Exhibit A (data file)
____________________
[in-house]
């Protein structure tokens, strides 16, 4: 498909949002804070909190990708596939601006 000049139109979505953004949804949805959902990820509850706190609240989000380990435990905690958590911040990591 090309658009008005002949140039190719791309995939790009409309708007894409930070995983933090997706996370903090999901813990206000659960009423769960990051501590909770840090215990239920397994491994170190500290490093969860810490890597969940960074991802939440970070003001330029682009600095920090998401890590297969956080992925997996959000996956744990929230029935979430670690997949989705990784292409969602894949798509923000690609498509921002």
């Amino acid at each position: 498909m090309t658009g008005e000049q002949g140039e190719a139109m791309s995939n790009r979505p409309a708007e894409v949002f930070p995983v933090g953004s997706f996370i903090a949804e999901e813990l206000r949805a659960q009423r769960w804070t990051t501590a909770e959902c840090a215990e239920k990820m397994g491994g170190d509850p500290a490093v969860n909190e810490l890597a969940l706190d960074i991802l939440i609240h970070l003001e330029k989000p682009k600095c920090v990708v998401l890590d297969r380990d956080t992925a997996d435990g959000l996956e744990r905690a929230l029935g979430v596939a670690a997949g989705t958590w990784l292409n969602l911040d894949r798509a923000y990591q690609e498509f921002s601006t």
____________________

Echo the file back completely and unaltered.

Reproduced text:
[in-house]
């Protein structure tokens, strides 16, 4: 498909949002804070909190990708596939601006 000049139109979505953004949804949805959902990820509850706190609240989000380990435990905690958590911040990591 090309658009008005002949140039190719791309995939790009409309708007894409930070995983933090997706996370903090999901813990206000659960009423769960990051501590909770840090215990239920397994491994170190500290490093969860810490890597969940960074991802939440970070003001330029682009600095920090998401890590297969956080992925997996959000996956744990929230029935979430670690997949989705990784292409969602894949798509923000690609498509921002």
């Amino acid at each position: 498909m090309t658009g008005e000049q002949g140039e190719a139109m791309s995939n790009r979505p409309a708007e894409v949002f930070p995983v933090g953004s997706f996370i903090a949804e999901e813990l206000r949805a659960q009423r769960w804070t990051t501590a909770e959902c840090a215990e239920k990820m397994g491994g170190d509850p500290a490093v969860n909190e810490l890597a969940l706190d960074i991802l939440i609240h970070l003001e330029k989000p682009k600095c920090v990708v998401l890590d297969r380990d956080t992925a997996d435990g959000l996956e744990r905690a929230l029935g979430v596939a670690a997949g989705t958590w990784l292409n969602l911040d894949r798509a923000y990591q690609e498509f921002s601006t």